What we will probably end up calling ‘Macronism’ is set to be another variation on Third Way politics. We know what to expect from Macron because we’ve seen it all before with Clinton, Blair and Schroeder. There are some differences of tone, of course. In his most noteworthy rally, Macron just screams at his audience like his nuts are caught on something metallic. By contrast, Blair felt the hand of history on his genitalia and spoke like a fervent preacher.
This time the Third Way comes with an astroturfed ‘movement’ and a candidate styled as an ‘outsider’ despite having all the credentials of an insider. The conditions did not favour a mainstream candidate, so it was necessary for the centre ground to reassert itself outside the mainstream. En Marche! (‘On the Move!’) was launched as a neither-left-nor-right platform with anti-establishment rhetoric. The purpose was always to deepen the neoliberal project of past governments. Except Macron says he will deliver where they all failed.
‘Macronomics’, as we will probably talk about it in the future, consists of tax cuts for the rich and a smaller state bound by an even smaller corset. Austerity is the name of the game, except not for capital. Macron promises to slash the budget by €60 billion and cut 120,000 jobs in the civil service. He wants greater integration within the EU and wants to sign up to CETA – the Euro-Canadian free trade deal. It is a fantasy for Nineties liberals.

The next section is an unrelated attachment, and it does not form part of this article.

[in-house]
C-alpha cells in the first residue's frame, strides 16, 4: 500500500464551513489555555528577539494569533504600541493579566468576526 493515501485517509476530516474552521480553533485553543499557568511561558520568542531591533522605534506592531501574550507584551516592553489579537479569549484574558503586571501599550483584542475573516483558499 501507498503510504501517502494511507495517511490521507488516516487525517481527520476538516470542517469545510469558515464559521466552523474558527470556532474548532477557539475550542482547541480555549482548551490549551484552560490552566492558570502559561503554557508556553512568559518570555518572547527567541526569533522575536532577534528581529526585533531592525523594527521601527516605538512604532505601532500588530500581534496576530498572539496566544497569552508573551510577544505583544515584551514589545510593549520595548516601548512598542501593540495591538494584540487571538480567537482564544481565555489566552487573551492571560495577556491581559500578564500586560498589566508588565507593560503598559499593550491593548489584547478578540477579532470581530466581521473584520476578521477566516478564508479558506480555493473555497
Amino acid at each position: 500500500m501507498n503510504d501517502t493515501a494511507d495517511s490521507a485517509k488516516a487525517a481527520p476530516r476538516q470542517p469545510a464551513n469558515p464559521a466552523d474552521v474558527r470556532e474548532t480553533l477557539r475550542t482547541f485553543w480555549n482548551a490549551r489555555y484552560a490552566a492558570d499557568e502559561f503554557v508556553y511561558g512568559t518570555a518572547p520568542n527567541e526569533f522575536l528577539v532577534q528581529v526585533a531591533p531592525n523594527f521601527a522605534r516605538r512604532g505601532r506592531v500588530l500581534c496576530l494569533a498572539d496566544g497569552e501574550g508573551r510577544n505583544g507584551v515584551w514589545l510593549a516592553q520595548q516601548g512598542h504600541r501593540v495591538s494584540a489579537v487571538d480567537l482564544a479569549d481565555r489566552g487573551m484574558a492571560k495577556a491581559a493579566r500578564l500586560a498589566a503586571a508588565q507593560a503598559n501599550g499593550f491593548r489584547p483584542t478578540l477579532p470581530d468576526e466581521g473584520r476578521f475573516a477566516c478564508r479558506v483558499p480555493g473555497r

Unfortunately for Macron, the Nineties ended a while ago and the situation today is very different. Not only is French society as volatile as ever, the world has seen a populist tide sweep away mainstream governments. There is a crisis of European social democracy, where only the far-right stand to gain until the radical left can rebuild itself and find the strategy it needs. But this also means that the Macron government can be challenged. The game is not over just yet.
The extreme centre is back
At last, the liberal commentariat has found its man: a millionaire stockbroker with an astroturfed mass of support. Mainstream European opinion long ago coalesced around Macron, he is supposedly the guy who can save the centre ground and restore the Franco-German alliance. The hope is that the populist zeitgeist can be vanquished, and the clocks turned back, in just one vote. The illusion is that President Macron will change much for the better.
Without a united front the French left was divided between Hamon and Melenchon, leaving a space open for Macron to reach the second round. Of course, I do think everyone should hold their nose and vote against Le Pen. However, the problem is that a negative vote is not enough in politics. Macron stands for a style of social and economic liberalism that is rapidly going out of date all over the world. And, in the end, the Macron programme will likely leave Le Pen and the FN in a much stronger position.